Automating Quantum Dot Tuning for Future Quantum Computers

A team of researchers has used machine learning approaches to effectively demonstrate automatic charge state detection in quantum dot devices. This is a major step towards automating the setup and tuning of quantum bits (qubits) for quantum information processing. The journal APL Machine Learning published this study recently.

Semiconductor qubits are quantum bits made of semiconductor materials. Because these materials can be integrated with regular semiconductor technology, they are often used in traditional electronics. Because of their compatibility, researchers believe they are promising candidates for qubits of the future in the effort to create quantum computers.

The fundamental unit of data in semiconductor spin qubits is the spin state of an electron trapped in a quantum dot or qubit. Human experts must adjust a number of factors, including gate voltage, to produce these qubit states.

However, because there are too many parameters, tuning gets increasingly difficult as the number of qubits increases. This becomes troublesome when it comes to realizing large-scale computers.

To overcome this, we developed a means of automating the estimation of charge states in double quantum dots, crucial for creating spin qubits where each quantum dot houses one electron.

Tomohiro Otsuka, Associate Professor, Advanced Institute for Materials Research, Tohoku University

Otsuka and colleagues used charge sensors to generate charge stability diagrams that showed the best gate voltage combinations to guarantee exactly one electron per dot. To automate this tuning procedure, an estimator that could categorize charge states according to differences in charge transition lines in the stability diagram was necessary.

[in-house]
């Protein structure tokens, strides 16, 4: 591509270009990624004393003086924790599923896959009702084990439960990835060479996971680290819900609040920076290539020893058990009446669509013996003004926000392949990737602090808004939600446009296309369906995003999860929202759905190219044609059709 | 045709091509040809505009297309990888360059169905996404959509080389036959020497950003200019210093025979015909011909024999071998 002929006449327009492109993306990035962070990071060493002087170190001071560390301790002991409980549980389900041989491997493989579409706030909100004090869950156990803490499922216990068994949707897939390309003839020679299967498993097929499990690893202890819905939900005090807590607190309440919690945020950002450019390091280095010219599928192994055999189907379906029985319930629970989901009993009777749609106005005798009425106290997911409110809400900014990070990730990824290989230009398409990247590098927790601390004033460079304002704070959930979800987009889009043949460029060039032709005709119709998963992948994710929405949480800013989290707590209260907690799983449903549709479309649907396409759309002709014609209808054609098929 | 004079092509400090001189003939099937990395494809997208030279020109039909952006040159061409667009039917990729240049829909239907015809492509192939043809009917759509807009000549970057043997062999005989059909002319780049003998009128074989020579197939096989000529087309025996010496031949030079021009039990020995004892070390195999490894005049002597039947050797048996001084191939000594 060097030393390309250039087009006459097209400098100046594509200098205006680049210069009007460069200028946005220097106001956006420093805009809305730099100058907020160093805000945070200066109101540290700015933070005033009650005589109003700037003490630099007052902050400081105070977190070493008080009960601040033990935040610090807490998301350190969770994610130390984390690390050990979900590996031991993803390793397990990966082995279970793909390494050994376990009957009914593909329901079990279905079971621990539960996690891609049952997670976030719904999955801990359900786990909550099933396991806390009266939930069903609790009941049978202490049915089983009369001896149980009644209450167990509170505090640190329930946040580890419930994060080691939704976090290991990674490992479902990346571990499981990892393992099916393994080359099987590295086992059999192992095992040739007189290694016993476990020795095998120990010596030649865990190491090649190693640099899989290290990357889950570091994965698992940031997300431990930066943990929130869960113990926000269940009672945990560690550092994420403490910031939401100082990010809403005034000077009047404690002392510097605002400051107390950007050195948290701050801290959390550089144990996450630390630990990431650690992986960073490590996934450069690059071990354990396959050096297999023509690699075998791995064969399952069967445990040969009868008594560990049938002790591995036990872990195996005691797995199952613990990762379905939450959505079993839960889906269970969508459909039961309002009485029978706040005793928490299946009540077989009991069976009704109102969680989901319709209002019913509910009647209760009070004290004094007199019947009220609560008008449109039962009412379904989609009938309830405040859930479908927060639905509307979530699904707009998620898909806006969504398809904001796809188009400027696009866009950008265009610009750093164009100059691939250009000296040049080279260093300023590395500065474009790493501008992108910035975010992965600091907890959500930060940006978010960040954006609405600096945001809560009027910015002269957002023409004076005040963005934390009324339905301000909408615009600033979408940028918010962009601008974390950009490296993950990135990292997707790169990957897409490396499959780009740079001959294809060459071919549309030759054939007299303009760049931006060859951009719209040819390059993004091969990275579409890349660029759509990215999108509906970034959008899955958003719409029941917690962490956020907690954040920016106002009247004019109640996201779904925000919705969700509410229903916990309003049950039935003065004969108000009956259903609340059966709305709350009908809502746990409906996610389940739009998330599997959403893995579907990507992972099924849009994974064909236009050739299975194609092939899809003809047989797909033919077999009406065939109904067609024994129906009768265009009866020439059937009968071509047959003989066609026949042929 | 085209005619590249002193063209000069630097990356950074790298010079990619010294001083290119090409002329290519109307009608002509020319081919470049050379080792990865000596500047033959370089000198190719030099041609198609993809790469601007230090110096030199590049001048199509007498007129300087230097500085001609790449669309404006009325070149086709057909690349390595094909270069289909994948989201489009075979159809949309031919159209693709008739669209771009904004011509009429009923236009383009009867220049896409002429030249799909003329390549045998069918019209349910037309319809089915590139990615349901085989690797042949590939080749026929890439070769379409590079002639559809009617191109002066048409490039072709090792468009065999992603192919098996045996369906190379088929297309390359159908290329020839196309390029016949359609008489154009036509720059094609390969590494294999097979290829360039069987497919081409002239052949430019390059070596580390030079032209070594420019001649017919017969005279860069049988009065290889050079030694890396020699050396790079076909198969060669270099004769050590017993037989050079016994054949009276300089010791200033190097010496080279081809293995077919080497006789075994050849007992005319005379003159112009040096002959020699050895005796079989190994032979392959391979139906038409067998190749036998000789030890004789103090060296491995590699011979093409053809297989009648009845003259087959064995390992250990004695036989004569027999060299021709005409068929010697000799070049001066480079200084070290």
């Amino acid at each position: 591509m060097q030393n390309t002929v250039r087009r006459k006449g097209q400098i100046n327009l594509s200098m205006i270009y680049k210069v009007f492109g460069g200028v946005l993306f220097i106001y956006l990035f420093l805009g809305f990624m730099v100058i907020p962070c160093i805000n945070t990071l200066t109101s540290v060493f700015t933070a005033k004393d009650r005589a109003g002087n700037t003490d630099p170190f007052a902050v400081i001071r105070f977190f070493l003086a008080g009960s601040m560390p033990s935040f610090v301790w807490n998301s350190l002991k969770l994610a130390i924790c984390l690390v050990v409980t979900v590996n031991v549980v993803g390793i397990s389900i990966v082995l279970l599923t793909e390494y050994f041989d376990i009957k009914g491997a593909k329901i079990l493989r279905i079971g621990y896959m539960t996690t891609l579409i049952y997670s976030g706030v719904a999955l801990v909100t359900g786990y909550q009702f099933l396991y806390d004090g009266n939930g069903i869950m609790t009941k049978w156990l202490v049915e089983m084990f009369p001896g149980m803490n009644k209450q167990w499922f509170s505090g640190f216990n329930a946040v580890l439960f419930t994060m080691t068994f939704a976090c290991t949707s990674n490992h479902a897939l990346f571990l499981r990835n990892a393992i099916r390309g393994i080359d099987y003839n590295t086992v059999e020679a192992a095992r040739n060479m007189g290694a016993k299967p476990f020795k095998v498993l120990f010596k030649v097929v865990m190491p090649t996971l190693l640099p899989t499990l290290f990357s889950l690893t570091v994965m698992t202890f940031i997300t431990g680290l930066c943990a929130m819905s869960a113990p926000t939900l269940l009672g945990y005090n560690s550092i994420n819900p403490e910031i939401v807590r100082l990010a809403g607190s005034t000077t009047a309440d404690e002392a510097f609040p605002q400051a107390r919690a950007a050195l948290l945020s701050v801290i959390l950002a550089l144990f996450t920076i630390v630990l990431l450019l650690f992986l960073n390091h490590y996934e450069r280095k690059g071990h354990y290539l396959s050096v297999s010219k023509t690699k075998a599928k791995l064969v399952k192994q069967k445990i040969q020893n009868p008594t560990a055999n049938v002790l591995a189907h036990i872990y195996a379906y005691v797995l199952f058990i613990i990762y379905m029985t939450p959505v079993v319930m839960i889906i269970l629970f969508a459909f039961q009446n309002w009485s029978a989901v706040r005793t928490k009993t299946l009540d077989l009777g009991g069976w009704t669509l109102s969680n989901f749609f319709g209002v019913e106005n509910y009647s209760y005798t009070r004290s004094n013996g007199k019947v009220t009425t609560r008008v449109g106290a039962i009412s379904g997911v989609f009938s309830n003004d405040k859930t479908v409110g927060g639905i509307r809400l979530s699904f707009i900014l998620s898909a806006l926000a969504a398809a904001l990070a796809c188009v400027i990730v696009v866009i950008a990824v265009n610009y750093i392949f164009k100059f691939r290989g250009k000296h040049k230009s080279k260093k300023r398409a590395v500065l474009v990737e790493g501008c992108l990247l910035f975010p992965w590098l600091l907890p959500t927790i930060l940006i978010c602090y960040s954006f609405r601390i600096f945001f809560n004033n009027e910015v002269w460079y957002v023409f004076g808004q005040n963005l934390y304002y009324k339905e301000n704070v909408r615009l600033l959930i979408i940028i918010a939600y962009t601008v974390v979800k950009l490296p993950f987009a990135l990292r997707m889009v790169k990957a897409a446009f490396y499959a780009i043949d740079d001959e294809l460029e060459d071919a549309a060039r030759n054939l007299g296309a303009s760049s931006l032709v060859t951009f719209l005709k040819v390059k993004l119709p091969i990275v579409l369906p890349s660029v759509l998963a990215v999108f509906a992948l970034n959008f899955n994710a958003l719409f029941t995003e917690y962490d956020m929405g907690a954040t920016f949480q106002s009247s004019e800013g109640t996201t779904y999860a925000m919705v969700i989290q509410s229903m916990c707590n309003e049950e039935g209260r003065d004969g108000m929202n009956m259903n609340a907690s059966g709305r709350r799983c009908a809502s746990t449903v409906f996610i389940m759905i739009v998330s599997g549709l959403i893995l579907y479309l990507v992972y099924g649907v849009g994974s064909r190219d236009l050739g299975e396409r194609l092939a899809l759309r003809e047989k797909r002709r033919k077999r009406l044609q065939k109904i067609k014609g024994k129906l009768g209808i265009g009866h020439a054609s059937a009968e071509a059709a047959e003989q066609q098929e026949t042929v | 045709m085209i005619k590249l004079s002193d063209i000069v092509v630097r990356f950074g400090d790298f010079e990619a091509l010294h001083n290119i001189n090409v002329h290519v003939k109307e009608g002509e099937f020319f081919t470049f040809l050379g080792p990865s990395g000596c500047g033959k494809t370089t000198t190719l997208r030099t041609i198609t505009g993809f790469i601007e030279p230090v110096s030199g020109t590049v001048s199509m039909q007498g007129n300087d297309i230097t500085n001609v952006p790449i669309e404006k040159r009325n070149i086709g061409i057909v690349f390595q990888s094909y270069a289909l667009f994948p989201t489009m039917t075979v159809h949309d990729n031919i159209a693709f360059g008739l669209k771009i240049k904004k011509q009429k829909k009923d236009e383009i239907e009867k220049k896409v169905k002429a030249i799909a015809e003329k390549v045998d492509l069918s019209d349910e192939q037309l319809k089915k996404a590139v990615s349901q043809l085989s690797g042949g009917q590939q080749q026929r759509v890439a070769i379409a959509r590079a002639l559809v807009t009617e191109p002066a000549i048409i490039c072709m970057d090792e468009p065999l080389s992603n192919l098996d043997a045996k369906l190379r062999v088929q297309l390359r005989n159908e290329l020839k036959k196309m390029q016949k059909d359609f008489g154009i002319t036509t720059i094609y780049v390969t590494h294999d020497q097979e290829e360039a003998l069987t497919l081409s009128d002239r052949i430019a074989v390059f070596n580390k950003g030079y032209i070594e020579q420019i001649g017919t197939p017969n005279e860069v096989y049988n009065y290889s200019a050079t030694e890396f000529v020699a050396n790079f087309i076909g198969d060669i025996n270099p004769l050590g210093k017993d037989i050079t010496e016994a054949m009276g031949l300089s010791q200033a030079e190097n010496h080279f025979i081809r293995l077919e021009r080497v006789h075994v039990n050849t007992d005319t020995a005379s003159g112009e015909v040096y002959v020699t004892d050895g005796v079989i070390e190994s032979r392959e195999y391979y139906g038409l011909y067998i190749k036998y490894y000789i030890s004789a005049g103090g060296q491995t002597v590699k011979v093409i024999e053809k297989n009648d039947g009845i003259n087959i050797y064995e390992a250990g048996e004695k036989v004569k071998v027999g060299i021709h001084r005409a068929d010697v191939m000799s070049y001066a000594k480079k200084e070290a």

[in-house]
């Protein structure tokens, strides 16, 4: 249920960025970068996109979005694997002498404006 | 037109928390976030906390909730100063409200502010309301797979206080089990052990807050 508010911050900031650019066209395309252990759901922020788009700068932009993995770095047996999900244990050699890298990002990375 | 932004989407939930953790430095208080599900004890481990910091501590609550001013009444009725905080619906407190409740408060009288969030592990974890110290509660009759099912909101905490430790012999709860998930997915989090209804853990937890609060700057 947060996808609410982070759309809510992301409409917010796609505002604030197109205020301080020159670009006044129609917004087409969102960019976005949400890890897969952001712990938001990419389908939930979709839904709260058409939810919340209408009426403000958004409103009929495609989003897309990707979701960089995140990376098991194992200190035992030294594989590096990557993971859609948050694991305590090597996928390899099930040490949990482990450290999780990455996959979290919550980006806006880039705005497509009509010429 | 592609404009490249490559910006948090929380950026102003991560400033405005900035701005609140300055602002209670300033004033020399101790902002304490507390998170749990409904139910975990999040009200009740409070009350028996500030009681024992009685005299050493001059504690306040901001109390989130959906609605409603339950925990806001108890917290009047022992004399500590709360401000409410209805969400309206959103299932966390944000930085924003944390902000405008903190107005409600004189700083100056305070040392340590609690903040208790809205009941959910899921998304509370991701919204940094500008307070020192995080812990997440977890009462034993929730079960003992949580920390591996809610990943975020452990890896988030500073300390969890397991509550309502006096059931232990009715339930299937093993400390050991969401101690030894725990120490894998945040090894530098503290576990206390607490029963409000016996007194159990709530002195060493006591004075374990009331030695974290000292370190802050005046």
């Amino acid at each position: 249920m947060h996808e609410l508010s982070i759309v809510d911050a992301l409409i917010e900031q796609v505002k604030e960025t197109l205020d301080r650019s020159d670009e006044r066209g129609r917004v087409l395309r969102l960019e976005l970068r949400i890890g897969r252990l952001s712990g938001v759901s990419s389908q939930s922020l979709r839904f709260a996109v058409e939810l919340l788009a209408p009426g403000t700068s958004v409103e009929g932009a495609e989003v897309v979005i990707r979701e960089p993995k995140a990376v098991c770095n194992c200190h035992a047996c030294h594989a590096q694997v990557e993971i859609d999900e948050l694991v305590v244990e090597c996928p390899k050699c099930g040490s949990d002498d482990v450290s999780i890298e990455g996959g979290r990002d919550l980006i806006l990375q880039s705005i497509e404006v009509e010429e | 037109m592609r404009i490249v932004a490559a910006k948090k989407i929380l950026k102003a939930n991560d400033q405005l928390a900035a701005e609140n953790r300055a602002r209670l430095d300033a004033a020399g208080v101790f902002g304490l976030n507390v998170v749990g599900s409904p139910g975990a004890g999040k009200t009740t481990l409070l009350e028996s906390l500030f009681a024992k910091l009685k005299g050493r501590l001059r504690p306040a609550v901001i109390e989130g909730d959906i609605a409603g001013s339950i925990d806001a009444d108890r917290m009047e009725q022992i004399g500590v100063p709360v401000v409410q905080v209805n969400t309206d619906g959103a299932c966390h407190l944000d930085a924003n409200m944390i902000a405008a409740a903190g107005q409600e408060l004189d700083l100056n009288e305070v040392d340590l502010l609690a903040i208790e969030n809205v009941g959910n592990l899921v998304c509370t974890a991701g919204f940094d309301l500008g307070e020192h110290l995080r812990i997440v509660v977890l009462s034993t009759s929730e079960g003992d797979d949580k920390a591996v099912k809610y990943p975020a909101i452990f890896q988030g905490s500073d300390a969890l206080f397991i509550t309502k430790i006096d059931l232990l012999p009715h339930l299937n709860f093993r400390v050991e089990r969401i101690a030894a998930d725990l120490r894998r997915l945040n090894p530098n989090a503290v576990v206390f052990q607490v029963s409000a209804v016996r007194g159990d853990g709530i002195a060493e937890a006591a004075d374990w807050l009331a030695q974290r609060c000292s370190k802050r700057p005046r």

Image Credit: atdigit/


The Constant Interaction model (CI model), a lightweight simulation model, was used to prepare the data that the convolutional neural network (CNN) trained on to create this estimator. Pre-processing methods improved the data's robustness to noise and simplicity, which maximized the CNN's capacity to categorize charge states properly.

When tested using experimental data, the estimator performed well in estimating the majority of charge states; nevertheless, certain states showed greater error rates. To solve this, the researchers used Grad-CAM visualization to find decision-making patterns in the estimator.

They discovered that coincidental-connected noise mistakenly believed to be charge transition lines frequently caused errors. By modifying the training data and optimizing the estimator's structure, the researchers increased the accuracy for previously error-prone charge states while maintaining high performance for other charge states.

Utilizing this estimator means that parameters for semiconductor spin qubits can be automatically tuned, something necessary if we are to scale up quantum computers. Additionally, by visualizing the previously black-boxed decision basis, we have demonstrated that it can serve as a guideline for improving the estimator's performance.

Tomohiro Otsuka, Associate Professor, Advanced Institute for Materials Research, Tohoku University

Journal Reference:

Muto, Y., et al. (2024) Visual explanations of machine learning model estimating charge states in quantum dots. APL Machine Learning.

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